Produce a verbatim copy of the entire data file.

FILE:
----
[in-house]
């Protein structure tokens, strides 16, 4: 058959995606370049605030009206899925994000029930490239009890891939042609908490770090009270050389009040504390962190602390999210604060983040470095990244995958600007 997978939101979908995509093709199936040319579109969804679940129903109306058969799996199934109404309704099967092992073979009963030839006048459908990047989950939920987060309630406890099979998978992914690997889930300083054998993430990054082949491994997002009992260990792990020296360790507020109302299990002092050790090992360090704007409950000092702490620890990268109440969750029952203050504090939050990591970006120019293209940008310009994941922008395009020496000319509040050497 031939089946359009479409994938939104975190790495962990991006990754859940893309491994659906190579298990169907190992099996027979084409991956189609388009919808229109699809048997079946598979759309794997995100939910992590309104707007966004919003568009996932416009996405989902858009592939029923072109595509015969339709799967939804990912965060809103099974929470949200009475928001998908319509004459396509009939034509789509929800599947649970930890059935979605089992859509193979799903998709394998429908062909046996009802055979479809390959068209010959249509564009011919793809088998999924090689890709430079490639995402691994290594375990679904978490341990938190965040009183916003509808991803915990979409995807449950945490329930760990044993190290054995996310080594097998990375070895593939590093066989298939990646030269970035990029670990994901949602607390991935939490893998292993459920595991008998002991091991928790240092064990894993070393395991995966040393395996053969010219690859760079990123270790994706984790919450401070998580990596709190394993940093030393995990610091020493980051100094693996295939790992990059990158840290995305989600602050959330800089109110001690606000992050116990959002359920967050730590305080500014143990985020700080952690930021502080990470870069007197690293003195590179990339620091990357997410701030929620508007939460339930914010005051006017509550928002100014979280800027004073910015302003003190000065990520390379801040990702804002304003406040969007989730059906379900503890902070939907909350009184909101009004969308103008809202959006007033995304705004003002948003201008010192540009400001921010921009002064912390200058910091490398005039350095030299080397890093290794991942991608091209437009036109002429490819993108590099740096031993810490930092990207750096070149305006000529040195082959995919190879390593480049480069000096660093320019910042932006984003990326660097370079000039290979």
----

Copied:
[in-house]
């Protein structure tokens, strides 16, 4: 058959995606370049605030009206899925994000029930490239009890891939042609908490770090009270050389009040504390962190602390999210604060983040470095990244995958600007 997978939101979908995509093709199936040319579109969804679940129903109306058969799996199934109404309704099967092992073979009963030839006048459908990047989950939920987060309630406890099979998978992914690997889930300083054998993430990054082949491994997002009992260990792990020296360790507020109302299990002092050790090992360090704007409950000092702490620890990268109440969750029952203050504090939050990591970006120019293209940008310009994941922008395009020496000319509040050497 031939089946359009479409994938939104975190790495962990991006990754859940893309491994659906190579298990169907190992099996027979084409991956189609388009919808229109699809048997079946598979759309794997995100939910992590309104707007966004919003568009996932416009996405989902858009592939029923072109595509015969339709799967939804990912965060809103099974929470949200009475928001998908319509004459396509009939034509789509929800599947649970930890059935979605089992859509193979799903998709394998429908062909046996009802055979479809390959068209010959249509564009011919793809088998999924090689890709430079490639995402691994290594375990679904978490341990938190965040009183916003509808991803915990979409995807449950945490329930760990044993190290054995996310080594097998990375070895593939590093066989298939990646030269970035990029670990994901949602607390991935939490893998292993459920595991008998002991091991928790240092064990894993070393395991995966040393395996053969010219690859760079990123270790994706984790919450401070998580990596709190394993940093030393995990610091020493980051100094693996295939790992990059990158840290995305989600602050959330800089109110001690606000992050116990959002359920967050730590305080500014143990985020700080952690930021502080990470870069007197690293003195590179990339620091990357997410701030929620508007939460339930914010005051006017509550928002100014979280800027004073910015302003003190000065990520390379801040990702804002304003406040969007989730059906379900503890902070939907909350009184909101009004969308103008809202959006007033995304705004003002948003201008010192540009400001921010921009002064912390200058910091490398005039350095030299080397890093290794991942991608091209437009036109002429490819993108590099740096031993810490930092990207750096070149305006000529040195082959995919190879390593480049480069000096660093320019910042932006984003990326660097370079000039290979």